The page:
dc.description.abstractAFRIKAANSE OPSOMMING: In hierdie studie ondersoek ek die geleenthede vir die transformasie van onderwyseropleiding in die post-apartheidsera. Ek bespreek twee gevallestudies uit my eie professionele praktyk. Die eerste gevallestudie handel oor die indiensopleiding van onderwysers in Grassy Park, 'n plaaslike gemeenskap. Die tweede gevallestudie handel oor die werk wat ek met studente in 'n voorgraadse onderrigprogram aan die Universiteit van Stellenbosch gedoen het. Die studie het die volgende ten doel: • 'n Kritiese ondersoek na die uitwerking van sosiale aspekte, met die klem op omgewingsaangeleenthede, op opvoedkundige praktyke in die algemeen en op die Suid- Afrikaanse opvoedkundige praktyk in die besonder. • 'n Kritiese oorsig oor die sosio-historiese veranderinge wat deeI vorm van die opleiding van Suid-Afrikaanse onderwysers. • 'n Ondersoek na veranderende opvoedkundige praktyke aan die hand van 'n beskrywing van en refleksie op my eie professionele werk as dosent in die wetenskap/omgewingsopvoeding aan 'n historiese Afrikaanse universiteit. Ten opsigte van onderwyseropleiding beweer Pendlebury (1998) dat verskuiwings in die publieke ruimte, evaluerende ruimte, pedagogiese ruimte en institusionele ruimte, plaasvind van 'n afgesonderde ruimte (verberg vir publieke waarnemimg/evaluasie) na 'n meer deursigtige ruimte. In hierdie studie fokus ek op die pedagogiese ruimte wat, volgens Pendlebury (1998:345), bepaal 'who may learn (or teach), how and what they learn (or teach), when and for how long and where'. Ek gebruik Pendlebury (1998: 345) se kategoriee saam met Turnbull (1997) se perspektiewe oor kennisproduksie as konseptuele raamwerk vir my analise van die twee gevallestudies. Alhoewel 'n beduidende gedeelte van my studie op klaskamerpraktyke fokus, moet die term pedagogie(k) volgens my 'n veel breer betekenis verband gesien word om ook Hernandez (1997: 11) se 'all spaces in which knowledge is produced and identities are formed' intesluit. Hierdie navorsingsverslag lig die komplekse aard van transformasie op die mikro-vlak van klaskamerpraktyke toe. Van groot belang is ook die kontekstualisering van opvoedkundige praktyke op mikro-vlak binne die breer sosio-historiese veranderlikes en lewer praktykverwante kommentaar op die opvoedkundige beleid van die post-apartheidsera. Die navorsing dien ook as vertrekpunt om sosiale vertroue in die post-apartheids-Suid-Afrika te ondersoek.en_ZA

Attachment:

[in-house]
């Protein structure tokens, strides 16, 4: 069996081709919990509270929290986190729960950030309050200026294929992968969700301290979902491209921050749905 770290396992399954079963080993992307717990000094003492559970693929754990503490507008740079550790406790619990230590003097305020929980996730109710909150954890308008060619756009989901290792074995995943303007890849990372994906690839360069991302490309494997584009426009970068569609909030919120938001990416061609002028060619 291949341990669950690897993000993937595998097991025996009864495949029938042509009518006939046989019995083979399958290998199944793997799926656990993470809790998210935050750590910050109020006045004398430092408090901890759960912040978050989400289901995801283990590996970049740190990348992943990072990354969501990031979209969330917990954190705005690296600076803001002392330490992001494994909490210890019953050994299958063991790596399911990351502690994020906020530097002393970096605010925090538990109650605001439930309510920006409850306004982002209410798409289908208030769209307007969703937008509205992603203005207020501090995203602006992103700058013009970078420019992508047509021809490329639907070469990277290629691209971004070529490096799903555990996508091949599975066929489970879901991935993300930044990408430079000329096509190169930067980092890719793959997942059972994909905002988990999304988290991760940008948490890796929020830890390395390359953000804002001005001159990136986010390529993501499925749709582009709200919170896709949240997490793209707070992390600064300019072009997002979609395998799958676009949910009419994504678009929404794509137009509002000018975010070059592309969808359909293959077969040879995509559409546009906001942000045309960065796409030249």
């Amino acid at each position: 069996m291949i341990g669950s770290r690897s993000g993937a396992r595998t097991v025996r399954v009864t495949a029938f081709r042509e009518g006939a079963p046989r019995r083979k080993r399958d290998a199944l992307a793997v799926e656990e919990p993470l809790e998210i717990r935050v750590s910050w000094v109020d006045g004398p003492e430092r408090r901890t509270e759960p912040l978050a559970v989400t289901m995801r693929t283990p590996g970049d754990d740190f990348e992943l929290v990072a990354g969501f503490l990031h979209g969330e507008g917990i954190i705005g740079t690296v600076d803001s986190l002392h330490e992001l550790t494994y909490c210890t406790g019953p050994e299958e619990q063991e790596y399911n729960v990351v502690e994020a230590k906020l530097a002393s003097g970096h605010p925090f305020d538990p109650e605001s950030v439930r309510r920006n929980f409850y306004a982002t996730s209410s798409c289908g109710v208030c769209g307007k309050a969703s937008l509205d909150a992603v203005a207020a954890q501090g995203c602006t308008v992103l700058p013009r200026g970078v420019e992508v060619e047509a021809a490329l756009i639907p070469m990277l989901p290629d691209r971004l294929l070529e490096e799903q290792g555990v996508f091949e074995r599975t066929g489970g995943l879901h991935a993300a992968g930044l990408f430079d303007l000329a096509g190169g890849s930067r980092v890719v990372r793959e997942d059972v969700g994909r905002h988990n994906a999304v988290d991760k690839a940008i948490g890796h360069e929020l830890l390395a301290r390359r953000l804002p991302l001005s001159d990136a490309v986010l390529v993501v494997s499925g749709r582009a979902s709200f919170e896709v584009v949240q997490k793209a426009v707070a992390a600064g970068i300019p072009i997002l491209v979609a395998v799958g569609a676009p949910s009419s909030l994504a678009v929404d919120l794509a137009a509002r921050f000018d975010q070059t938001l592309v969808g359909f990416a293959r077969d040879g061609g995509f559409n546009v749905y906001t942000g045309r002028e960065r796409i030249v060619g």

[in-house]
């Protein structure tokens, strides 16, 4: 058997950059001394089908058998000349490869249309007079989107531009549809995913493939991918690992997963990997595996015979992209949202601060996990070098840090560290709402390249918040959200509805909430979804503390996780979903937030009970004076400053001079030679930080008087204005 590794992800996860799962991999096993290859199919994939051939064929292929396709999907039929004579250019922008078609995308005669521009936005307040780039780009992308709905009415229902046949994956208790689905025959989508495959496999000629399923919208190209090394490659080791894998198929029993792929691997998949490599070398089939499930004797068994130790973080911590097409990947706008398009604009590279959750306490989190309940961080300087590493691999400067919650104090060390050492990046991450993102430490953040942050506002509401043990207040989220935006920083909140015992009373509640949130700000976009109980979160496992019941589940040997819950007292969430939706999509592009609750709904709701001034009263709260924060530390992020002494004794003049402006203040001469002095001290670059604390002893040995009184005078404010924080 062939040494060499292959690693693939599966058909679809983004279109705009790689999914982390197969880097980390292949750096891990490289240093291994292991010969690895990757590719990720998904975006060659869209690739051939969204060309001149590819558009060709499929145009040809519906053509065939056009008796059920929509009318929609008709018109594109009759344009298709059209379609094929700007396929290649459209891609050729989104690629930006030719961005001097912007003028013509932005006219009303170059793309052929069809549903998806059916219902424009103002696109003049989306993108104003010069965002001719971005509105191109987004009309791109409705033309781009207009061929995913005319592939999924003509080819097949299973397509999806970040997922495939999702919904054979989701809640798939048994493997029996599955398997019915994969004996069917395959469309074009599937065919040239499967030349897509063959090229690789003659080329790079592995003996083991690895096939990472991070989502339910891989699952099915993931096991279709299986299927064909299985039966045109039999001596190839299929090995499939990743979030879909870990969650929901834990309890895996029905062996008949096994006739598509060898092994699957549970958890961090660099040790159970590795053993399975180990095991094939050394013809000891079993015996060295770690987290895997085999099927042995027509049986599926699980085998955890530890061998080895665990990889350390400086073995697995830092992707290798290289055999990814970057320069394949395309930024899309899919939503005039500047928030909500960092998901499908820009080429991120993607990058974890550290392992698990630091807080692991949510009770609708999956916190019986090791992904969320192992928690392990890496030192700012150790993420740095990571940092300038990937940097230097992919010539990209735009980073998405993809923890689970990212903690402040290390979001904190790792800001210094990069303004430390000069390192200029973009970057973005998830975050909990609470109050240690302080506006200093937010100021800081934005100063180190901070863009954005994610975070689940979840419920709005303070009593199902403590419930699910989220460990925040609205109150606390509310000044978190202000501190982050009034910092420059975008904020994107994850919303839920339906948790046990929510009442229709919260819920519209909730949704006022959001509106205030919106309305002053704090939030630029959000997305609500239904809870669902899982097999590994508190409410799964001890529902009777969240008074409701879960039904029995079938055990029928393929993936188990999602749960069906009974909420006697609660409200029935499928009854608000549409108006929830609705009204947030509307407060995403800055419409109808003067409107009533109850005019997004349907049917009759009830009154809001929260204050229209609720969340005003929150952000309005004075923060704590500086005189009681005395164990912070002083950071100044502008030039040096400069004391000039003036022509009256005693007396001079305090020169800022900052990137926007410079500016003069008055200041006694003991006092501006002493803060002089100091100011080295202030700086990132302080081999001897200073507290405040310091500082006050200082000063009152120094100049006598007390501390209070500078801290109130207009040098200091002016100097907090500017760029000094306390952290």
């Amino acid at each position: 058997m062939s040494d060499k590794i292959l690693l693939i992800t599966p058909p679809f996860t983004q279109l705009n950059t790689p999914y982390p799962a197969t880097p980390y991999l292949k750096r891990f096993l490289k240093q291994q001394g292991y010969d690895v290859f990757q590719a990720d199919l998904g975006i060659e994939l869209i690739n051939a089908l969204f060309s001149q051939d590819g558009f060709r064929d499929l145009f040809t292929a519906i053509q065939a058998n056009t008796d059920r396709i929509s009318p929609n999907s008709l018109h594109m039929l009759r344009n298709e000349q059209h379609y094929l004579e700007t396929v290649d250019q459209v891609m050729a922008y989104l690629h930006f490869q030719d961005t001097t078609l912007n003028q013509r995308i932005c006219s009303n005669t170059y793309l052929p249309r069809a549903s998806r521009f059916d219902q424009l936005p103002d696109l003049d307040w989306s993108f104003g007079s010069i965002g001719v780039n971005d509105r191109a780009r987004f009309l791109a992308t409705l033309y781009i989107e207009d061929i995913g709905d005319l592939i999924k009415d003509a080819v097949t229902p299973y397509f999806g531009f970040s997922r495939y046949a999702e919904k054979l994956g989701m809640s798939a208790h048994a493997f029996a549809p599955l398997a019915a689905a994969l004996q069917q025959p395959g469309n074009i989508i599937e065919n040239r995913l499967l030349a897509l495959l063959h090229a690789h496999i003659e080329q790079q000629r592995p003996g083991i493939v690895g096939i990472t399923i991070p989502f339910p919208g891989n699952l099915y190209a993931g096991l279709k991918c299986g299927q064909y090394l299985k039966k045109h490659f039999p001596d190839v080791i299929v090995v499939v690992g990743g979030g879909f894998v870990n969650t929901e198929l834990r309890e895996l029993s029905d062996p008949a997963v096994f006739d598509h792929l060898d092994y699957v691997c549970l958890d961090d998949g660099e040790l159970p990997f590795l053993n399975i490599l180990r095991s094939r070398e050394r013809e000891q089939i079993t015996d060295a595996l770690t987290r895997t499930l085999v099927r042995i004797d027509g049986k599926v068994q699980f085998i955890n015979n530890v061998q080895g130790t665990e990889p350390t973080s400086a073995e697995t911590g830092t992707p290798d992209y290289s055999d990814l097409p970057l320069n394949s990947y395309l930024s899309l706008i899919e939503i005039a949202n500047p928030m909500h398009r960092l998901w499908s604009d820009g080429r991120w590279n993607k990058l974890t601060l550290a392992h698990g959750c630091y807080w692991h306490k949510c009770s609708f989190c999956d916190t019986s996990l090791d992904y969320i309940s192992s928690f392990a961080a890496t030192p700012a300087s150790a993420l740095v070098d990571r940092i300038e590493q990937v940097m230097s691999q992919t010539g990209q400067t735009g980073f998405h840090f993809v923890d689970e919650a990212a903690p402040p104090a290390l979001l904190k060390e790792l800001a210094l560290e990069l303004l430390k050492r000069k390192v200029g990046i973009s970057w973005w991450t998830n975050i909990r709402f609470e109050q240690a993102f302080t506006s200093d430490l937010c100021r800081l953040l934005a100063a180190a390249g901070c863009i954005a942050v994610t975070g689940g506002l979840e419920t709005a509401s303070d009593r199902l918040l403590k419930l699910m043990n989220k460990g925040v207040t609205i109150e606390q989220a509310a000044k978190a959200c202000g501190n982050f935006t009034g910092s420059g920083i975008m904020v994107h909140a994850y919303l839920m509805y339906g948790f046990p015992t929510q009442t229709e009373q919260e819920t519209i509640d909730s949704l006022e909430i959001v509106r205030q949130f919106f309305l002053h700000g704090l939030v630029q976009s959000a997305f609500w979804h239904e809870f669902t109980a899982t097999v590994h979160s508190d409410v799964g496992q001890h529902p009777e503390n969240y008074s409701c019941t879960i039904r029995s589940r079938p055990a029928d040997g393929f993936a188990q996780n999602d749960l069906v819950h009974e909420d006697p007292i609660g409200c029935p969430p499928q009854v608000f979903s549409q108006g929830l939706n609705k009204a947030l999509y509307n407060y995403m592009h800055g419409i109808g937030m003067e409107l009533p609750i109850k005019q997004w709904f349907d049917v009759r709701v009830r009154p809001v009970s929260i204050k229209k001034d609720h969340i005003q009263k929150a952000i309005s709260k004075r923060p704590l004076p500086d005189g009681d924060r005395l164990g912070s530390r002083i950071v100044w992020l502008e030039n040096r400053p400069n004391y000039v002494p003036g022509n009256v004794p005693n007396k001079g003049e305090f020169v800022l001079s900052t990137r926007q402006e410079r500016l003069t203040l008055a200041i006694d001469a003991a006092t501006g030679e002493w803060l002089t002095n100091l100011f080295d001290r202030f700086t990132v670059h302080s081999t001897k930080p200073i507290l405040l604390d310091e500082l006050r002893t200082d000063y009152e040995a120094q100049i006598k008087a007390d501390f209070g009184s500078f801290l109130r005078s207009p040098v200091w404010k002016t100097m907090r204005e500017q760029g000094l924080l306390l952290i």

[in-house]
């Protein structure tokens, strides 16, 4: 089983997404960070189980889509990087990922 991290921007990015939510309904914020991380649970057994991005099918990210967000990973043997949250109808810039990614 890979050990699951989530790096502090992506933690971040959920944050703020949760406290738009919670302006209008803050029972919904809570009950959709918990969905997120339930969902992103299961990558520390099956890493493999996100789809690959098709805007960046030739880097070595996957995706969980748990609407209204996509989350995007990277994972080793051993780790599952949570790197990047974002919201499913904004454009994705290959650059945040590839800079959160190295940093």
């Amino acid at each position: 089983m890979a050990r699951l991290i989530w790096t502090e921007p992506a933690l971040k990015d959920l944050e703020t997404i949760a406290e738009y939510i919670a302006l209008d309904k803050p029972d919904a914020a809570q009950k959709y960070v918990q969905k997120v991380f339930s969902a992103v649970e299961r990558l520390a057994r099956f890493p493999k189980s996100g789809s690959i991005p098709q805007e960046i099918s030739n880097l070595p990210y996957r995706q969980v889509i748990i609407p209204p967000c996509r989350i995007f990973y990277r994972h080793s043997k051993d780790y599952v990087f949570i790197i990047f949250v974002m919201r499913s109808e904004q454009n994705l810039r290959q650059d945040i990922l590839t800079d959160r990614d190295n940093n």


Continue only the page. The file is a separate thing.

dc.format.extentxii, 280 p. : ill.
dc.language.isoen_ZAen_ZA
dc.publisherStellenbosch : Stellenbosch Universityen_ZA
dc.subjectEnvironmental issuesen_ZA
dc.subjectClassroom practicesen_ZA
dc.subjectEducation -- Study and teaching -- South Africa -- Western Capeen_ZA
dc.subjectPost-Apartheid era -- Education -- South Africaen_ZA
dc.subjectTeachers -- Training ofen_ZA
dc.subject.lcshDemocracy and education -- South Africa -- Western Cape -- Case studiesen_ZA
dc.subject.lcshEducational change -- Environmental aspects -- South Africa -- Western Cape -- Case Studiesen_ZA
dc.titlePedagogical practices in a higher education context : case studies in environmental and science educationen_ZA
dc.typeThesisen_ZA
dc.rights.holderStellenbosch Universityen_ZA